Everyone knows that a big part of Italy’s charm is the beautiful Renaissance architecture. The 15th century was all about striving for perfection in all aspects of life, which in turn would create the “perfect city.” Renaissance architecture achieved this perceived perfection by looking back to the Greek and Roman times and incorporating symmetry, math, proportion, and order. The results were visually appealing, ornate buildings (like St. Peter’s Basilica). It’s this idea of architectural perfection that influenced a new line of housewares from Mad Lab.
The Utopia Collection is set of serving pieces disguised as a scaled-down city. Consisting of three jars, two trays, a serving platter, and a fruit bowl, the line is a modern day interpretation of the Renaissance style. The pieces are made from carefully carved wood and showcase architectural shapes important to the style of the time, including the arch and spire. The three jars take on iconic Renaissance building shapes, the serving trays and platter represent classic Italian courtyards, and the fruit bowl is a reimagining of the palazzo.
The Utopia Collection was designed by Antonio Serrano, a Madrid-based artist and founder of Mad Lab known for his minimalist pieces. From art installations to furniture to home decor, Serrano breaks objects down into their most basic form and uses pops of color to highlight the beauty of this simplicity. In this way, his pieces capture the essence of what makes architecture so visually appealing while also showcasing raw materials, like the maple, cedar, and ebony wood used for the Utopia collection.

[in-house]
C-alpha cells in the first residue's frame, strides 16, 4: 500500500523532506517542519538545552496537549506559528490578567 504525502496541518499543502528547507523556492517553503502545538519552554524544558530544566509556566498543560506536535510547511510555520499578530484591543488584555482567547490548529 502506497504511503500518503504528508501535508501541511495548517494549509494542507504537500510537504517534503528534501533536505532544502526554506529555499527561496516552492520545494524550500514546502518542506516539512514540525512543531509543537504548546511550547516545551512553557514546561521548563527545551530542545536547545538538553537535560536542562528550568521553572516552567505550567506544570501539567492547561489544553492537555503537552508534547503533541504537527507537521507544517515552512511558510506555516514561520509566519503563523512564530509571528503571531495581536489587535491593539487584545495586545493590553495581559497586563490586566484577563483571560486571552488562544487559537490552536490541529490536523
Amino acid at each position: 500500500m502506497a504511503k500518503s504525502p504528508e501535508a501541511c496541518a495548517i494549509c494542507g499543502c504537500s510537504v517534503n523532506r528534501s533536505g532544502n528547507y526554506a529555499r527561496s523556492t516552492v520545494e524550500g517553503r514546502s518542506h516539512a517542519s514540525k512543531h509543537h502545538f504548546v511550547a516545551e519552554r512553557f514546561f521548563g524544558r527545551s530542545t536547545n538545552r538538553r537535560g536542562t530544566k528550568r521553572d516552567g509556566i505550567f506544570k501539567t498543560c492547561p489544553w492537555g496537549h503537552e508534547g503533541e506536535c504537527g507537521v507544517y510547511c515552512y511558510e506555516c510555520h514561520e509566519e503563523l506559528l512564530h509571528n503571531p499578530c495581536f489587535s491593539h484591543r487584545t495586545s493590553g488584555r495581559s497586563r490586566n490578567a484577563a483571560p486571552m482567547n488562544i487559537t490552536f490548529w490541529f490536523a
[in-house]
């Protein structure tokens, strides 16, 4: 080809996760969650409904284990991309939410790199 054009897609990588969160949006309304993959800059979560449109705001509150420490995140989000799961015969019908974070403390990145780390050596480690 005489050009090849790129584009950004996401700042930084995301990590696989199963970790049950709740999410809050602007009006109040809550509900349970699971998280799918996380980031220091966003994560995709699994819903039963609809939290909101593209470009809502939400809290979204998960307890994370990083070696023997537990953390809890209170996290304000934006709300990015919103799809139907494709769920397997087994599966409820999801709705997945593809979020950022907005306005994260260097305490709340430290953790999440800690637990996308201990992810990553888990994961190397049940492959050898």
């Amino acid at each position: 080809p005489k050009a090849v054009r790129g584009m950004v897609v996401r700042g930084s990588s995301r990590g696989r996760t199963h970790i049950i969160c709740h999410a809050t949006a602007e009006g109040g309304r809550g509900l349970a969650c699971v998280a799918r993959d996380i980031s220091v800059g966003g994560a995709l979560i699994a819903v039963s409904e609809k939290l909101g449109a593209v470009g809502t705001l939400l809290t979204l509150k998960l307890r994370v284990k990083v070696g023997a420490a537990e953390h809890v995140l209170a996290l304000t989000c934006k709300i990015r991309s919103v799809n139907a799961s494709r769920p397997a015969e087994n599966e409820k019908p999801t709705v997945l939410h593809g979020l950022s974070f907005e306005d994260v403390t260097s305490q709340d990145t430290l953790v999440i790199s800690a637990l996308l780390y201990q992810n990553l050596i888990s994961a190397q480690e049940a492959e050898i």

While it may seem that the basic forms of the Utopia Collection aren’t in line with the ornateness of the Renaissance architecture, the pieces do reflect the ideals of that time. The Renaissance sprang from a desire for perfection. In terms of architecture, the arch was an essential part of achieving this. It allowed for visual symmetry, taller buildings, and grander doorways. By focusing on this key element, Serrano shows that perfection can be found when you take away the decoration and seek out simple forms. The pieces in the Utopia Collection are not just an homage to Renaissance architecture, they are a metaphor for life – living more simply often leads to a more fulfilled life.
Bet you never thought there would be a philosophical lesson hidden in your fruit bowl.
Created to be showcased at the Madrid Design Festival, which took place in February, the Utopia Collection will soon be available for sale to the general public.
Speaking of the Renaissance, maybe you should consider becoming a Renaissance man?
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